Silhouettes vs. Photography

By Heather Rockwood, Communications Associate

I love when different aspects of history intervene with each other. As my specialty is art history, I’m especially curious when developments or movements in art affect the ones preceding them—as seems to have happened when photography’s advent and popularity coincided with the waning of silhouettes as a popular form of portraiture.

Silhouettes came into fashion in the 18th century. Those skilled in the art form would travel around making silhouettes mostly for people who could not afford painted portraits. They were popular regardless of income and many wealthier people would commission silhouettes. A silhouette—a “shade” or “profile”—could be made in any media: painted, drawn, sewn, or cut from paper, this last method the most popular. The sitter’s image could be made freehand with scissors cutting paper, or by using light to trace a shadow. The cut out paper shape would then be pasted onto contrasting paper to make it stand out. What made this type of portraiture so popular was its convenience—almost anyone could do it in a few minutes—and at low cost. However, the same could be said of photography, even early photography. Although there was an initial set up cost to purchase or make a camera, the chemicals to develop the images were inexpensive and widely available. A photographer could take many portraits in a day. Photography, though, also had the irresistible advantage of capturing a person’s true likeness.

The MHS has a great collection of silhouettes, a few of my favorites shown below. I’ll start with the Adams Family which features silhouettes from 1829 of Louisa Catherine Adams (1775–1852), John Quincy Adams (1767–1848), John Adams (1803–1834), Mary Louisa Adams (1828–1859), Mary Catherine Hellen Adams (1806–1870), Abigail Smith Adams (1744–1818), and Mary Roberdeau (1774-?).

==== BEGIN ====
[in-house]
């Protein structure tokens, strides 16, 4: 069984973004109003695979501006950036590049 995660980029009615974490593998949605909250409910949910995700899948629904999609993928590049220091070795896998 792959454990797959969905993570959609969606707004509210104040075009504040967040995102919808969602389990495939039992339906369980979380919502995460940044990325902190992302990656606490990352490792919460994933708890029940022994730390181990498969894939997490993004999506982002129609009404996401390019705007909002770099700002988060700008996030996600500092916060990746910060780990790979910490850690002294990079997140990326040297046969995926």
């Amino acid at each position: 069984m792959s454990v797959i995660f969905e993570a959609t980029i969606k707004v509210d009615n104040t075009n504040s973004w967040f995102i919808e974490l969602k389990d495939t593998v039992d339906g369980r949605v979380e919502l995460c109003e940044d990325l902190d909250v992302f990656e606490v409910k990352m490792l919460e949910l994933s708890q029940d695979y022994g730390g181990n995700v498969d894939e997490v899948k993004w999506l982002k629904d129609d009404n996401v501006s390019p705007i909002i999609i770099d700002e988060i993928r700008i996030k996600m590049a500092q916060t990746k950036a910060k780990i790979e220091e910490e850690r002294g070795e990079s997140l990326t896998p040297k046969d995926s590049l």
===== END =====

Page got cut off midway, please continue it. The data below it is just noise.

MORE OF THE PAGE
Color photograph of white paper discolored with age. On the paper are seven black cut outs of human profiles. Details that can be seen around the outside of the cut out are clothing outlines, chins, lips, noses, foreheads, hair, and hats. Six are adults, three in a row vertically side by side, with one child between the top four. Beside each one in black handwritten ink is a name.
Family of John Quincy Adams, Master Hankes, 1829.

I also find this silhouette of Mrs. John Chadwick and two daughters endearing as the figures are full-bodied, showing off their fashionable clothes. It’s also touching that Mrs. Chadwick and her daughters appear to be holding hands. Another thing I love about this silhouette is that its creator lightly embellished the black cutout with a whitewash to highlight some of the details. You can see those details when you enlarge the online image here.

Color photograph of white paper discolored with age. On the paper are three figures cut out in black paper in silhouette. One adult woman and two girl children, one on each side of the woman. Details that can be seen around the outside of the figures is clothing, hair, hats, bows, glasses, nose, forehead, chin, lips, and feet. On top of the black paper are very light white details on the clothing, hair, shoes, glasses, and arms. In the upper left corner of the white paper is written in pencil, “Mrs. John Chadwick + daughters. 1833”
Silhouette of Mrs. John Chadwick and daughters, black paper with Chinese white details and ink wash on white cardstock, unidentified artist, 1833.

And the last silhouette I’ll share is part of the ongoing exhibition, Our Favorite Things—a silhouette of Lucy Flucker Knox from 1790. Of course, the towering hairdo and gravity-defying hat make this image stand out from the other more traditional silhouettes in the MHS collection, which is why I want to share it.

Color photograph of white paper discolored with age. On the paper is a single cut out figure on black paper. She is a woman from what can be seen of her hair, clothes, chin, lips, nose eyelashes, forehead, and she is seated on a chair. Over the black paper is a white wash that gives details to her hair, arm, and clothes. Her hair is strikingly tall, and a hat isn’t resting on her head, so much as placed on top of her hair.
Silhouette of Lucy Flucker Knox, circa 1790.

To see more silhouettes in the MHS collection see this search here.